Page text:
Computer Information Systems Degree - Networking Specialist
Offered at the Following Campuses
The Computer Information Systems - Networking Specialist program is a sequence of courses designed to provide students with an understanding of the concepts, principles, and techniques required in computer information processing. Graduates are to be competent in the general areas of humanities or fine arts, social or behavioral sciences, and natural sciences or mathematics, as well as in the technical areas of computer terminology and concepts, program design and development, and computer networking. Program graduates are qualified for employment as networking specialists.
The standard curriculum for the CIS Networking Specialist degree program is designed for the semester system. Students may enter any of the Computer Information Systems degree programs any semester. The CIS Networking Specialist degree program generally takes 5 semesters to complete. To graduate, students must earn a minimum of 70 credit hours for the Networking Specialist degree.
*Approved Electives: COMP 1000, CIST 1135, CIST 1220, CIST 1305, CIST 1510, CIST 1530, CIST 1540, CIST 2126, CIST 2127, CIST 2128, CIST 2129, CIST 2120, CIST 2130, CIST 2510, CIST 2921, CIST 2991
- Submit a completed application;
- Be at least 16 years of age;
- Submit official high school/high school equivalent transcripts;
- Submit official college transcripts, if applicable;
- Satisfy Placement Testing requirements.
(Prerequisite: None) This course is designed to provide tools to assist students to acquire skills necessary to achieve academic and professional success in their chosen occupational/technical program of study. Topics include: Computer Applications/Technology Skills, Getting off to a Good Start, Learning and Personality Styles, Time and Money Management, Study and Test Taking Skills, Stress Management and Wellness, Communication Skills, and Career Exploration.
(Prerequisites: Appropriate algebra placement test score) Emphasizes functions using real-world applications as models. Topics include fundamental concepts of algebra; functions and graphs; linear, quadratic, polynomial, exponential, and logarithmic functions and models; systems of equations; and optional topics in algebra.
(Prerequisites: Appropriate algebra placement test score) Emphasizes techniques of problem solving using algebraic concepts. Topics include fundamental concepts of algebra, equations and inequalities, functions and graphs, and systems of equations; optional topics include sequences, series, and probability or analytic geometry.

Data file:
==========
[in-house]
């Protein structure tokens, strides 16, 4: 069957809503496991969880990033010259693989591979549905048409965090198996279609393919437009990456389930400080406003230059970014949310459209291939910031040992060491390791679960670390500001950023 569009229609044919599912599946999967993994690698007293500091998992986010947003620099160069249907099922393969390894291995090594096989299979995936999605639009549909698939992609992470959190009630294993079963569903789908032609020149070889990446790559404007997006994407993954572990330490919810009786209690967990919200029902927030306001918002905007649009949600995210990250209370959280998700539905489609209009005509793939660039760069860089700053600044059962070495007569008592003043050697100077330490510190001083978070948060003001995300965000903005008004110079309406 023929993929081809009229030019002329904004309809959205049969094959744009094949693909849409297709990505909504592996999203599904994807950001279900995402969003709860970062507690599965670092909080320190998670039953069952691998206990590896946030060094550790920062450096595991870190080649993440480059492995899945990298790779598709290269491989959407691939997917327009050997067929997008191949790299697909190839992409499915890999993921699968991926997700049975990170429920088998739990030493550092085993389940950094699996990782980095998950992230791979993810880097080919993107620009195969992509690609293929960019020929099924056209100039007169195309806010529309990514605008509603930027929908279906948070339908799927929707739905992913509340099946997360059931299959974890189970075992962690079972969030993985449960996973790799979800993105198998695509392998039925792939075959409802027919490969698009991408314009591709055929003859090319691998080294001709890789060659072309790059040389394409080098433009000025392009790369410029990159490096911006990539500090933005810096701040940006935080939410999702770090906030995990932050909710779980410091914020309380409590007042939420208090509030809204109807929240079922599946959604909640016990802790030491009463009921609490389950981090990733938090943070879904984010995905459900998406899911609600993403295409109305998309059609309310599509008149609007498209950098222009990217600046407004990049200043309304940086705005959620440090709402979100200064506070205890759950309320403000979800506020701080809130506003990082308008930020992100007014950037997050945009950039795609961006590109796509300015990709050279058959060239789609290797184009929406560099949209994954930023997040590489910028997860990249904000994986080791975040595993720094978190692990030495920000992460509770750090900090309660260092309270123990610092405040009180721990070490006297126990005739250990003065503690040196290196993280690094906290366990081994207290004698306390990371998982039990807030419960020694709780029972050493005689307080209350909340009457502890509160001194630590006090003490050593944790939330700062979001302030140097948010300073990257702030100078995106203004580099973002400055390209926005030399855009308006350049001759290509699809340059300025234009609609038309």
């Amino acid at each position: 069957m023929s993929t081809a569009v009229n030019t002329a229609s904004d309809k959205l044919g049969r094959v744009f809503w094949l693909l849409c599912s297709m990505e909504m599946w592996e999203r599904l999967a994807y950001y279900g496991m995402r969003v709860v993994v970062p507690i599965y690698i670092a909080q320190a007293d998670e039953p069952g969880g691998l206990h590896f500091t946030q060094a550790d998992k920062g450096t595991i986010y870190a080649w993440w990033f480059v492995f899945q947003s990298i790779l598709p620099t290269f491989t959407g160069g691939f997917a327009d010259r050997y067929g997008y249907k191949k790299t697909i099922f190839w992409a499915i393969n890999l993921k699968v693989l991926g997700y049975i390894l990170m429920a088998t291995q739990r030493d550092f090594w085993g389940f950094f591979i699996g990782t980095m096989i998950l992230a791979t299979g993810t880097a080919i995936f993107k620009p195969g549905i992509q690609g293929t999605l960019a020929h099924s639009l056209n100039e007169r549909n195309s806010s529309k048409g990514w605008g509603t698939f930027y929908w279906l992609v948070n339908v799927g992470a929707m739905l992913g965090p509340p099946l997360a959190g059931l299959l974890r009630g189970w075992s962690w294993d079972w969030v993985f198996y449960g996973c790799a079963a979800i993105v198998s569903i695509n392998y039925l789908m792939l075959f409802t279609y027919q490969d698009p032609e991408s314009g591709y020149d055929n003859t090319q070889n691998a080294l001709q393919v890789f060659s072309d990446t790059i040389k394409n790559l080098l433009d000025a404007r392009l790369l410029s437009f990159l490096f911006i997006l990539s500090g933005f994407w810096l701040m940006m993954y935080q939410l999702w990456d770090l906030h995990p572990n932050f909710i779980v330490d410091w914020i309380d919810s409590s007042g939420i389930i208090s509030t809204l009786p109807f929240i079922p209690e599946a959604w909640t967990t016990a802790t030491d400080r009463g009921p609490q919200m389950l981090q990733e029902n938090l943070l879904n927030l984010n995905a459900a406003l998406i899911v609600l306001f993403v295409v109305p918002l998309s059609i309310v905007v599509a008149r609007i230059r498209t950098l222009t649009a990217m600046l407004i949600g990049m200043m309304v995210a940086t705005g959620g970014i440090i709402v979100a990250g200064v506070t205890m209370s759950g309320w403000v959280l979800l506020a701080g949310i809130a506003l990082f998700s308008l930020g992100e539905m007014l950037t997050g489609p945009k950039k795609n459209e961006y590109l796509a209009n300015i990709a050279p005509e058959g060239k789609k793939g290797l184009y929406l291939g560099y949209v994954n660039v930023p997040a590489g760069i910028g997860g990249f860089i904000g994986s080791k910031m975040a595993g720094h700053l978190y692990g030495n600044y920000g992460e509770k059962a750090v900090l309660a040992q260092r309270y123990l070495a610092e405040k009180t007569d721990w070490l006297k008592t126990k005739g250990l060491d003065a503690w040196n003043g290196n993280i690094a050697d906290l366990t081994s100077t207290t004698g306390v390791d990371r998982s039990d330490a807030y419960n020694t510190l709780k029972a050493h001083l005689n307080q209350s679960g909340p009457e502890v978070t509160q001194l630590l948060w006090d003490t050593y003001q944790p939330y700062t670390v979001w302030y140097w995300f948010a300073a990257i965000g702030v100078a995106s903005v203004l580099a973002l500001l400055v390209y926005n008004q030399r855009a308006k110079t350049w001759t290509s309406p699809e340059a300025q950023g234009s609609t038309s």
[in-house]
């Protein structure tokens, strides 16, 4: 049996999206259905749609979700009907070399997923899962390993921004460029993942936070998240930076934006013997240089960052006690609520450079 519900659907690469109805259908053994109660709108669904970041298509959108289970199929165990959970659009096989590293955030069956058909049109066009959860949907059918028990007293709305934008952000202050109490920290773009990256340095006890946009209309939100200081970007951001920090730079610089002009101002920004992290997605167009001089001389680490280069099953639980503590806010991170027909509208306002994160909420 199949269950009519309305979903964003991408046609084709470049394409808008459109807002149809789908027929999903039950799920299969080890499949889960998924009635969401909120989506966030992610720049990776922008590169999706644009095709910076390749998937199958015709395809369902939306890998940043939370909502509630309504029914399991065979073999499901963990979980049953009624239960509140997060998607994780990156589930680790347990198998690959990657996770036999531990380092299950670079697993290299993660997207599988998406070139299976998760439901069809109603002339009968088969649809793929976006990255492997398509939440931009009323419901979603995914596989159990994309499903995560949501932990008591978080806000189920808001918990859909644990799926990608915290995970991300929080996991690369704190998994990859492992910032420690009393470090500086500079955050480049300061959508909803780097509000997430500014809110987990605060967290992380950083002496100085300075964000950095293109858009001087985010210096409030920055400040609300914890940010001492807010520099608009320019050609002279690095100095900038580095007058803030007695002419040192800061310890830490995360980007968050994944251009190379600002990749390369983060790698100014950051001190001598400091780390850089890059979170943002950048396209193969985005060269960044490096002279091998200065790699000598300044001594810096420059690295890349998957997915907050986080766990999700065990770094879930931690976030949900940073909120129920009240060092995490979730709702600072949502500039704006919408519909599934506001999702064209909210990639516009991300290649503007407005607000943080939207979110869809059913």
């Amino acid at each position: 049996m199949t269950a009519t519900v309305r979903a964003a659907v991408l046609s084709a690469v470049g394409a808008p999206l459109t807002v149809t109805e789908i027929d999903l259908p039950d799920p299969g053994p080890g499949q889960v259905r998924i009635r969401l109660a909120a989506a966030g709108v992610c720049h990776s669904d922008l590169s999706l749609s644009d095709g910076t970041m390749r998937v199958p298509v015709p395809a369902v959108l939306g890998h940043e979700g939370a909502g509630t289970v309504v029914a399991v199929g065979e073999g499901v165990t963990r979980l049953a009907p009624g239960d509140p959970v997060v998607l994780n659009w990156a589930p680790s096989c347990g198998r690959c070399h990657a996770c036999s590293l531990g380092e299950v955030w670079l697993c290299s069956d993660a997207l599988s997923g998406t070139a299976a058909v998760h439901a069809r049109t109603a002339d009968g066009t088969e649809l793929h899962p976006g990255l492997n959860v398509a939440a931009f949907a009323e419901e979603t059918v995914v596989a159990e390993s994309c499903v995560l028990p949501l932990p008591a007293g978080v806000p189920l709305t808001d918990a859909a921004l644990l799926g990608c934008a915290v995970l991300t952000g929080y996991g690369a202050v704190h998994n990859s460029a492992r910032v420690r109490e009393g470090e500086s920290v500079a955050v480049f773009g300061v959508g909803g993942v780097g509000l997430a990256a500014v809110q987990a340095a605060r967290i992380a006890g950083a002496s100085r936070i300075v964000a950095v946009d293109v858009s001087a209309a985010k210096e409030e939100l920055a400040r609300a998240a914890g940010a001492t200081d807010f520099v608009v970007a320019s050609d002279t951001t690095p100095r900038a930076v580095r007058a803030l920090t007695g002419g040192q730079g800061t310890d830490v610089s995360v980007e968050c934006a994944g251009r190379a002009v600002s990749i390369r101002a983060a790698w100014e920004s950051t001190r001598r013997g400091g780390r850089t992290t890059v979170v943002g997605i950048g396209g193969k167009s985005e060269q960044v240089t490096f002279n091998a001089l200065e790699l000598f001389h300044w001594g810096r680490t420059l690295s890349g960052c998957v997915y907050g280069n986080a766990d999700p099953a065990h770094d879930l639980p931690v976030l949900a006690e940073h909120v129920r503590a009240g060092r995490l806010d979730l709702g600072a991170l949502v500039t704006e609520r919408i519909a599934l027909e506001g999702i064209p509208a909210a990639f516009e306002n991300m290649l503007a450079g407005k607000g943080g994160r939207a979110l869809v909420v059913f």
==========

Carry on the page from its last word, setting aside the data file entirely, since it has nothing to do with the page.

(Prerequisite: Appropriate Degree Level Writing (English) and Reading Placement Test Scores) Introduces the major fields of contemporary psychology. Emphasis is on critical thinking and fundamental principles of psychology as a science. Topics include research design, the organization and operation of the nervous system, sensation and perception, learning and memory, motivation and emotion, thinking and intelligence, lifespan development, personality, psychological disorders and treatment, stress and health, and social psychology.
(Prerequisites: ENGL 1101- Institutional Requirement) Introduces the student to the fundamentals of oral communication. L Topics include selection and organization of materials, preparation and delivery of individual and group presentations, analysis of ideas presented by others, and professionalism.
(Prerequisite: Provisional admission) This course introduces the fundamental concepts, terminology, and operations necessary to use computers. Emphasis is placed on basic functions and familiarity with computer use. Topics include introductions to computer and digital terminology and usage, operating systems, Internet and digital communication, word processing applications, spreadsheet applications, database applications, and presentation applications.
(Prerequisites: None) This course provides an overview of modern operating systems and their use in home and small business environments. Activities will utilize the graphical user interface (GUI) and command line environment (CLI). Topics include using the modern virtual operating systems and cloud environments.
(Prerequisites: Program Admission) This course provides students with classroom and laboratory experience in current and emerging network technology. Topics include basic network concepts, basic network device configuration, network protocols and models, network access, Ethernet and access control, end to end communications, IPv4 and IPv6 addressing and subnetting, fundamental application services, security, and network performance.
(Prerequisites: CIST 2451) This course describes the architecture, components, and operations of routers and switches in a small network. Students learn how to configure a router and a switch for basic functionality. Topics include switched networks, routing concepts, routing in a switched network, static and dynamic routing, Single-Area OSPF, Access Control Lists, and IP Services (DHCP and NAT).
(Prerequisites: None) This course describes the architecture, components, and operations of routers and switches in larger and more complex networks. Students learn how to configure routers and switches for advanced functionality. Students will configure and troubleshoot routers and switches and resolve common issues with OSPF, EIGRP, and STP in both IPv4 and IPv6 networks. Students will also learn how to implement a WLAN in a small-to-medium network.
(Prerequisites: None) This course discusses the WAN technologies and network services required by converged applications in a complex network. Topics include introduction to WANs, private WAN technologies and protocols, Network Address Translation (NAT), public WAN technologies and protocols, network monitoring, and network troubleshooting.